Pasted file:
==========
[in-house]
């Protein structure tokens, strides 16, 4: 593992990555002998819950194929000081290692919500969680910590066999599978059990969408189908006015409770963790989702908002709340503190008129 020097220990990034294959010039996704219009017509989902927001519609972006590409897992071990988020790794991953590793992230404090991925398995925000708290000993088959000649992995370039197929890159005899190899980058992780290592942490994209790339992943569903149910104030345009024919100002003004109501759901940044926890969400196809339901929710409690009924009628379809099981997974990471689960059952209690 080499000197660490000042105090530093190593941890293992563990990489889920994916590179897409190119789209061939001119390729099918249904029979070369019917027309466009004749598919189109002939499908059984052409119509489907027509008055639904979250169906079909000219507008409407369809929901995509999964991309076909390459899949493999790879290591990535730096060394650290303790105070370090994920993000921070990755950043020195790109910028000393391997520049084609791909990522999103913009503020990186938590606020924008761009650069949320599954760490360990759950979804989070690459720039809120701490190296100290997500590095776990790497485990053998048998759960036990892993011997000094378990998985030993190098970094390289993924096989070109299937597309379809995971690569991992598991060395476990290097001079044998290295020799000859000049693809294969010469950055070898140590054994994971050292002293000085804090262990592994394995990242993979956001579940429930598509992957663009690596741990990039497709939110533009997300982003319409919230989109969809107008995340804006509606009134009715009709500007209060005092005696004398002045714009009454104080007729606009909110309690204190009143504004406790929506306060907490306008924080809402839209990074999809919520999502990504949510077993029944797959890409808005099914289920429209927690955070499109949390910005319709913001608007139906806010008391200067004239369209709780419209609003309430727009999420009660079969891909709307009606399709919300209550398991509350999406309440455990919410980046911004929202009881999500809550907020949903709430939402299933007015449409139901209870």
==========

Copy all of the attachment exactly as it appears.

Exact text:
[in-house]
């Protein structure tokens, strides 16, 4: 593992990555002998819950194929000081290692919500969680910590066999599978059990969408189908006015409770963790989702908002709340503190008129 020097220990990034294959010039996704219009017509989902927001519609972006590409897992071990988020790794991953590793992230404090991925398995925000708290000993088959000649992995370039197929890159005899190899980058992780290592942490994209790339992943569903149910104030345009024919100002003004109501759901940044926890969400196809339901929710409690009924009628379809099981997974990471689960059952209690 080499000197660490000042105090530093190593941890293992563990990489889920994916590179897409190119789209061939001119390729099918249904029979070369019917027309466009004749598919189109002939499908059984052409119509489907027509008055639904979250169906079909000219507008409407369809929901995509999964991309076909390459899949493999790879290591990535730096060394650290303790105070370090994920993000921070990755950043020195790109910028000393391997520049084609791909990522999103913009503020990186938590606020924008761009650069949320599954760490360990759950979804989070690459720039809120701490190296100290997500590095776990790497485990053998048998759960036990892993011997000094378990998985030993190098970094390289993924096989070109299937597309379809995971690569991992598991060395476990290097001079044998290295020799000859000049693809294969010469950055070898140590054994994971050292002293000085804090262990592994394995990242993979956001579940429930598509992957663009690596741990990039497709939110533009997300982003319409919230989109969809107008995340804006509606009134009715009709500007209060005092005696004398002045714009009454104080007729606009909110309690204190009143504004406790929506306060907490306008924080809402839209990074999809919520999502990504949510077993029944797959890409808005099914289920429209927690955070499109949390910005319709913001608007139906806010008391200067004239369209709780419209609003309430727009999420009660079969891909709307009606399709919300209550398991509350999406309440455990919410980046911004929202009881999500809550907020949903709430939402299933007015449409139901209870």